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Ex-President Gloria Arroyo placed under police custody

November 18, 2011 7:11pm

(Updated 8:21 p.m.) Former President Gloria Macapagal-Arroyo was served with an arrest warrant late Friday after the Commission on Elections filed an electoral sabotage case against her and two others at a Pasay City court, Sr. Supt. James Bucayu of the Southern Police District told GMA News' 24 Oras.

Also served with arrest warrants were former Maguindanao Gov. Andal Ampatuan Sr., who is detained at Camp Bagong Diwa in connection with the November 2009 massacre in his home province, and former Maguindanao election supervisor Lintang Bedol, who is detained at the Philippine National Police (PNP) Custodial Center in Camp Crame for being cited by Comelec for contempt in connection with the rigging of the 2007 election results.

Mrs. Arroyo, who is confined at the St. Luke's Medical Center in Taguig City, is now under the custody of the Southern Police District, Bucayu said.


Judge Jesus Mupas of the Pasay City Regional Trial Court Branch 112 gave the order to issue arrest warrants shortly after the Comelec filed the case for electoral fraud in connection with allegations of cheating during the 2007 elections.

The Arroyo camp on Friday said the Sandiganbayan has jurisdiction over Mrs. Arroyo’s case and, thus, the anti-graft court should have been the one to issue her arrest order.

But Republic Act 9369, which amended Art. 286 of the Omnibus Election Code, vests exclusive original jurisdiction over cases of electoral sabotage on Regional Trial Courts. Moreover, RA 8249, which prescribes the Sandiganbayan's jurisdiction, does not vest in the anti-graft court jurisdiction over election offenses.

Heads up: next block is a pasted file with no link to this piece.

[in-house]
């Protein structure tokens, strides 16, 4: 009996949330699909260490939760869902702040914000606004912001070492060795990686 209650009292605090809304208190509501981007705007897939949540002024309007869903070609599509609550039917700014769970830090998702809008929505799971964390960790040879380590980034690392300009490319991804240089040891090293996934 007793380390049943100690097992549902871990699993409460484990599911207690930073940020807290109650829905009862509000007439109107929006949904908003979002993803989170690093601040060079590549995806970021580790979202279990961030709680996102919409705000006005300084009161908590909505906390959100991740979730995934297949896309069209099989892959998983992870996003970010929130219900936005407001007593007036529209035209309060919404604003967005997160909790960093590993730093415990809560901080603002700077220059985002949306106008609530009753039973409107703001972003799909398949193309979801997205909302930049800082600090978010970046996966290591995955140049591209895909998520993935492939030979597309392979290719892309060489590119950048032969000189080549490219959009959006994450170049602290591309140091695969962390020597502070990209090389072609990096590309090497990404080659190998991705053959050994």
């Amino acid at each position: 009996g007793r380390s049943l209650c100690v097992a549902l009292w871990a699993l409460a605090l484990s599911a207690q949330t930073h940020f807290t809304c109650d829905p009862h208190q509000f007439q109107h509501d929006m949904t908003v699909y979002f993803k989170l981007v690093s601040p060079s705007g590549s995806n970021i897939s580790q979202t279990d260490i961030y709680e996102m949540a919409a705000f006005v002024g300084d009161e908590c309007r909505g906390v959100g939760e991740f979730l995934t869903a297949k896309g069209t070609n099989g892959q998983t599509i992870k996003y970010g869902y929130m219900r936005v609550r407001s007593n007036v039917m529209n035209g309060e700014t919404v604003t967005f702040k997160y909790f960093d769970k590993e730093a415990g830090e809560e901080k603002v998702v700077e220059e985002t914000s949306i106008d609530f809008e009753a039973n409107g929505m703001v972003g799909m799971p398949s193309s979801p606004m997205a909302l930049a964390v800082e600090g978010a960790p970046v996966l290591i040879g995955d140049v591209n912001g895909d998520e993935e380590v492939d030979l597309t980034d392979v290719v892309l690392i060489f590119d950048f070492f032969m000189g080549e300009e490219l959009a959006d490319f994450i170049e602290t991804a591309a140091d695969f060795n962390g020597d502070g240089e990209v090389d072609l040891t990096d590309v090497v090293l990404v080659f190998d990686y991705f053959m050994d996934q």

Electoral sabotage, when evidence of guilt is strong, is a non-bailable offense.

Although Mrs. Arroyo is now a congresswoman representing the second district of Pampanga, she can still be arrested even when Congress is in session because under the 1987 Constitution, congressmen can be arrested for crimes punishable by imprisonment of more than six years. Electoral sabotage is punishable by life imprisonment.

Tumultuous week in PHL politics

The events capped a tumultuous week in Philippine politics that had seen the government block Arroyo, 64, from leaving the country after she arrived at Manila airport wearing a neck brace and saying she needed medical care abroad.

The Comelec decision to charge her Friday with rigging the 2007 senatorial elections also marked the high point in President Benigno Aquino III's campaign to hold his predecessor accountable for alleged graft.

"Mrs. Arroyo is compelled to stay in the country and face the charges of electoral sabotage," Justice Secretary Leila de Lima told reporters after a Manila court issued an arrest warrant against the ex-president.

Police served the arrest warrant on Arroyo at St. Luke’s where her aides said she was being treated for a rare bone disease that had led to three unsuccessful spine operations this year.

Bucayu, who served the arrest warrant, told reporters at the hospital that she would remain there until she was well enough to leave.

"We just put police guards outside her room," he said.

Arroyo, the country's second female president who is now a congresswoman, had been accused of many corrupt acts, such as bribery, and efforts to rig elections during her time in power from 2001 until the middle of last year. — with Agence France-Presse/VS/MRT/YA, GMA




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